466 F2d 63 United States v. Fishing Vessel Mary Ann

466 F.2d 63

UNITED STATES of America, Plaintiff-Appellee,
FISHING VESSEL MARY ANN, her engines, machinery, masts,
anchors, etc., in rem, et al., Defendants-Appellants.

No. 71-1640

United States Court of Appeals,
Fifth Circuit.

July 27, 1972.
Rehearing and Rehearing En Banc Denied Sept. 8, 1972.

L. Glen Kratochvil, T. G. Schirmeyer, Houston, Tex., Schirmeyer & Kratochvil, Houston, Tex., of counsel, for defendants-appellants.

Anthony J. P. Farris, U.S. Atty., Houston, Tex., David V. Hutchinson, Admiralty & Shipping Section, Dept. of Justice, Morton Hollander, Chief, Appellant Section, Civil Div., Dept. of Justice, Washington, D. C., L. Patrick Gray, III, Asst. Atty. Gen., Kathryn H. Baldwin, Atty., Dept. of Justice, Washington, D. C., for plaintiff-appellee.

Before JONES, BELL and AINSWORTH, Circuit Judges.

JONES, Circuit Judge:

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Ahto Walter, one of the appellants, had built for him a vessel for fishing and freezing. To complete the vessel Walter borrowed $397,506 from the United States through the United States Bureau of Commercial Fisheries pursuant to the authorization of the Fish and Wildlife Act, 16 U.S.C.A. Secs. 742a-742k. To evidence the indebtedness Walter and his wife, Lucy A. Walter, gave a promissory note payable to the order of the United States of America and secured by a preferred ship mortgage on the vessel under construction, the MARY ANN. Ewen Duff Walter, the son of Ahto Walter, gave a written guaranty of payment of the note. A builder's risk insurance policy was procured by Walter. The policy had a mortgagee loss payable clause endorsement attached, payable to the United States. Another builder's risk policy was procured by the shipyard, St. Charles Steel Works, Inc., in which Walter was named as a loss payee.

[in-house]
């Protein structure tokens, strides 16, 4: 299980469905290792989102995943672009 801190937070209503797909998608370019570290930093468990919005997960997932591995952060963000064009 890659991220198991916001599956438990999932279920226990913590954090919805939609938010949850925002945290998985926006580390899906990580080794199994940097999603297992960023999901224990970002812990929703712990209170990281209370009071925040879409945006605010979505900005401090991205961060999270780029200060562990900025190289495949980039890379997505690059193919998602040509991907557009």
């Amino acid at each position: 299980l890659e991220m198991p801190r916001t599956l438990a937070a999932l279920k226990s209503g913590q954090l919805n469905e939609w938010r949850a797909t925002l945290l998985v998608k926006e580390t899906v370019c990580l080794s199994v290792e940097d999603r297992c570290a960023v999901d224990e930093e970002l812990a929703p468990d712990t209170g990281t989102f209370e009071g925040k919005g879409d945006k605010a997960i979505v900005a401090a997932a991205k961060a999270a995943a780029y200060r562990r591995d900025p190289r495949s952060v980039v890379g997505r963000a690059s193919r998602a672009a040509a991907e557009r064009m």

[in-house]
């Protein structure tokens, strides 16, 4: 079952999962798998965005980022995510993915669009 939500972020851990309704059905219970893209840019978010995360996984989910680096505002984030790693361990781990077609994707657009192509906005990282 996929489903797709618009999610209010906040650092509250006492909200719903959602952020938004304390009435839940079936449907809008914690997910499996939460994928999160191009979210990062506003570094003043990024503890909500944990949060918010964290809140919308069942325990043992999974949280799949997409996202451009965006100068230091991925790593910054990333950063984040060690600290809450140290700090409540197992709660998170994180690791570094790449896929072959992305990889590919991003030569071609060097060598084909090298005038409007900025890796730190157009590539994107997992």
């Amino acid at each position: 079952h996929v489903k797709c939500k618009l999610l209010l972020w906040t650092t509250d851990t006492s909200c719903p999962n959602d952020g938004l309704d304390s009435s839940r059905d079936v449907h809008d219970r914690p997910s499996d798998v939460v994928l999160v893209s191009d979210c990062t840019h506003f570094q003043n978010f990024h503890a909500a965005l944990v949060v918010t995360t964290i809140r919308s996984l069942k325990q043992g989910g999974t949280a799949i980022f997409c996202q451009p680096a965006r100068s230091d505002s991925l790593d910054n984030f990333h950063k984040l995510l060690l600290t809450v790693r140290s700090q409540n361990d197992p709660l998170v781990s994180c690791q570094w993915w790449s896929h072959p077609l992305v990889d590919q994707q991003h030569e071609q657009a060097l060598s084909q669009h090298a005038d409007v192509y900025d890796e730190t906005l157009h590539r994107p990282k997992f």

The MARY ANN capsized. Walter had the necessary repairs made at a cost of over seventy-seven thousand dollars. Walter filed claims with the insurance carriers which denied liability on several grounds but primarily on the asserted ground that the vessel did not capsize at the shipyard or while on a trial run. Walter requested the United States to bring an action upon the policy affording coverage to it, taking the position that the defenses which might be asserted against him could not prevail against the United States. It declined to sue on the asserted ground that Walter was not then in default. This Court has been told that an action has been brought on one or both policies in a court which is withholding its decision.


Walter subsequently defaulted in making payments to the United States. It foreclosed and purchased the MARY ANN at foreclosure sale. In the foreclosure Walter defended and counterclaimed, alleging that the United States had wrongfully refused to bring a suit on the insurance policy containing the loss payable mortgagee clause. The defense was rejected and a summary judgment against Walter was entered on the counterclaim, 330 F.Supp. 1102.